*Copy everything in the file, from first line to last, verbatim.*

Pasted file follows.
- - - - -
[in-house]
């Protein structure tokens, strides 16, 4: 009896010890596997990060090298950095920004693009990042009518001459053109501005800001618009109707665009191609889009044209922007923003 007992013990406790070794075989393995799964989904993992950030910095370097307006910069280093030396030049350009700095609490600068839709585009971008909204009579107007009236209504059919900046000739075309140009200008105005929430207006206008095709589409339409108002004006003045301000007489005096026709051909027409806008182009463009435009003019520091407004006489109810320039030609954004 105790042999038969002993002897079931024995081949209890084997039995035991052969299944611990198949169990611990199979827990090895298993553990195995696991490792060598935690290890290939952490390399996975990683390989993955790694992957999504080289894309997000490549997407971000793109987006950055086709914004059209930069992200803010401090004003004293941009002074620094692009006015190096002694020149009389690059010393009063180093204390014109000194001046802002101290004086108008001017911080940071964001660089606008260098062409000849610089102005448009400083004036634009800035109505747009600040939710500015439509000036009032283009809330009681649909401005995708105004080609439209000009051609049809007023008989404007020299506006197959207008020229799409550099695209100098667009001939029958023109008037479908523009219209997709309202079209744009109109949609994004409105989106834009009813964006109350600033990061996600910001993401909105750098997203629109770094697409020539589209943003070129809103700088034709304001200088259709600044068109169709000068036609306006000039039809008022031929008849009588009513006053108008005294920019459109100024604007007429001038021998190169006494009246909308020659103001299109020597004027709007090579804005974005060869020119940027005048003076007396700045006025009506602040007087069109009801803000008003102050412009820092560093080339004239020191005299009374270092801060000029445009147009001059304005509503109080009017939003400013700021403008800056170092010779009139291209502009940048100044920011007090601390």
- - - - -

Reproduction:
[in-house]
């Protein structure tokens, strides 16, 4: 009896010890596997990060090298950095920004693009990042009518001459053109501005800001618009109707665009191609889009044209922007923003 007992013990406790070794075989393995799964989904993992950030910095370097307006910069280093030396030049350009700095609490600068839709585009971008909204009579107007009236209504059919900046000739075309140009200008105005929430207006206008095709589409339409108002004006003045301000007489005096026709051909027409806008182009463009435009003019520091407004006489109810320039030609954004 105790042999038969002993002897079931024995081949209890084997039995035991052969299944611990198949169990611990199979827990090895298993553990195995696991490792060598935690290890290939952490390399996975990683390989993955790694992957999504080289894309997000490549997407971000793109987006950055086709914004059209930069992200803010401090004003004293941009002074620094692009006015190096002694020149009389690059010393009063180093204390014109000194001046802002101290004086108008001017911080940071964001660089606008260098062409000849610089102005448009400083004036634009800035109505747009600040939710500015439509000036009032283009809330009681649909401005995708105004080609439209000009051609049809007023008989404007020299506006197959207008020229799409550099695209100098667009001939029958023109008037479908523009219209997709309202079209744009109109949609994004409105989106834009009813964006109350600033990061996600910001993401909105750098997203629109770094697409020539589209943003070129809103700088034709304001200088259709600044068109169709000068036609306006000039039809008022031929008849009588009513006053108008005294920019459109100024604007007429001038021998190169006494009246909308020659103001299109020597004027709007090579804005974005060869020119940027005048003076007396700045006025009506602040007087069109009801803000008003102050412009820092560093080339004239020191005299009374270092801060000029445009147009001059304005509503109080009017939003400013700021403008800056170092010779009139291209502009940048100044920011007090601390």